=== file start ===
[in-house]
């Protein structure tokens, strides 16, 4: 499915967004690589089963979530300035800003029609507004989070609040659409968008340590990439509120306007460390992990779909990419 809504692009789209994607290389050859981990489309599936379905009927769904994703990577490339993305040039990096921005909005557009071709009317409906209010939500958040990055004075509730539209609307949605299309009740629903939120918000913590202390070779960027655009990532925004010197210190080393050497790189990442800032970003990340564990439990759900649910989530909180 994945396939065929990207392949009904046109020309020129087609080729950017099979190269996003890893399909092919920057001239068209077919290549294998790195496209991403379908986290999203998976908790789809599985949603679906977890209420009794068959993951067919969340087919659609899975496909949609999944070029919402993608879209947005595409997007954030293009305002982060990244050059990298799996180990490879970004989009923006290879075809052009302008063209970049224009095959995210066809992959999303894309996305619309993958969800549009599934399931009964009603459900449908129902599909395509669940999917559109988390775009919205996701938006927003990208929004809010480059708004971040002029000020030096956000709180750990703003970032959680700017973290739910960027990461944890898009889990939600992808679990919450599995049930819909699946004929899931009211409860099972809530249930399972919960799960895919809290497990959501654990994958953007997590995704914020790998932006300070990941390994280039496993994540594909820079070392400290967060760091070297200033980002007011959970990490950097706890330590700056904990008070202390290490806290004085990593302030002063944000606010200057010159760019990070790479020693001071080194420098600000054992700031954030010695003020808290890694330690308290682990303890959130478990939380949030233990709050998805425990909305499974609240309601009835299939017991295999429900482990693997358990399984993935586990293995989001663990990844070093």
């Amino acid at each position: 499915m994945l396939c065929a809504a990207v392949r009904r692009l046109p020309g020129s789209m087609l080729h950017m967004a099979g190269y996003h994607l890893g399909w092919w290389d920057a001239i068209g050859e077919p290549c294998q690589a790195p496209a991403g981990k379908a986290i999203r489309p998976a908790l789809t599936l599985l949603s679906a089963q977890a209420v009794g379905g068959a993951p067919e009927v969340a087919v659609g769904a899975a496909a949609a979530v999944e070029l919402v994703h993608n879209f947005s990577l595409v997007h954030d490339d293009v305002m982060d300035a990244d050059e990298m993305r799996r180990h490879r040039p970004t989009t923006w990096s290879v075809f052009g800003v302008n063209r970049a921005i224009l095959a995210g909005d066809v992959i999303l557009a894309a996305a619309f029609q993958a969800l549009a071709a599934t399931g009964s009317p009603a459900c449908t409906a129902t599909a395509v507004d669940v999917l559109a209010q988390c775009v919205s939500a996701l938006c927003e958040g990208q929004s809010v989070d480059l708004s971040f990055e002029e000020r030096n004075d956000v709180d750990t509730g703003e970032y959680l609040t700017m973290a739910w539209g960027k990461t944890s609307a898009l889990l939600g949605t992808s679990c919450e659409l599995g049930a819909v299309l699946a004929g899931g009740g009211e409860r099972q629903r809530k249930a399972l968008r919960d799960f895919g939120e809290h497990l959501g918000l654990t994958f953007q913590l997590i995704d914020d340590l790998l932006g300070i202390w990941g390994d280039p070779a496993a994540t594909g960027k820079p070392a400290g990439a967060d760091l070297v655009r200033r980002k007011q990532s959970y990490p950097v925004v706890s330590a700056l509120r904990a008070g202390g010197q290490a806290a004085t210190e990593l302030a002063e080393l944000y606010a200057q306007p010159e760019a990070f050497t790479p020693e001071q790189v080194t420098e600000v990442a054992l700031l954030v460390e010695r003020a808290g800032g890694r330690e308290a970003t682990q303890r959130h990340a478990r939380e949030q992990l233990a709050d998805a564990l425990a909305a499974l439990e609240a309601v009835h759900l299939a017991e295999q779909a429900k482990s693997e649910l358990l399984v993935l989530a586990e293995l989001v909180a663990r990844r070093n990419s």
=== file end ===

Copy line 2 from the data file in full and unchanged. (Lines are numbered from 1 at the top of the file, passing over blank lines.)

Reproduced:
């Protein structure tokens, strides 16, 4: 499915967004690589089963979530300035800003029609507004989070609040659409968008340590990439509120306007460390992990779909990419 809504692009789209994607290389050859981990489309599936379905009927769904994703990577490339993305040039990096921005909005557009071709009317409906209010939500958040990055004075509730539209609307949605299309009740629903939120918000913590202390070779960027655009990532925004010197210190080393050497790189990442800032970003990340564990439990759900649910989530909180 994945396939065929990207392949009904046109020309020129087609080729950017099979190269996003890893399909092919920057001239068209077919290549294998790195496209991403379908986290999203998976908790789809599985949603679906977890209420009794068959993951067919969340087919659609899975496909949609999944070029919402993608879209947005595409997007954030293009305002982060990244050059990298799996180990490879970004989009923006290879075809052009302008063209970049224009095959995210066809992959999303894309996305619309993958969800549009599934399931009964009603459900449908129902599909395509669940999917559109988390775009919205996701938006927003990208929004809010480059708004971040002029000020030096956000709180750990703003970032959680700017973290739910960027990461944890898009889990939600992808679990919450599995049930819909699946004929899931009211409860099972809530249930399972919960799960895919809290497990959501654990994958953007997590995704914020790998932006300070990941390994280039496993994540594909820079070392400290967060760091070297200033980002007011959970990490950097706890330590700056904990008070202390290490806290004085990593302030002063944000606010200057010159760019990070790479020693001071080194420098600000054992700031954030010695003020808290890694330690308290682990303890959130478990939380949030233990709050998805425990909305499974609240309601009835299939017991295999429900482990693997358990399984993935586990293995989001663990990844070093």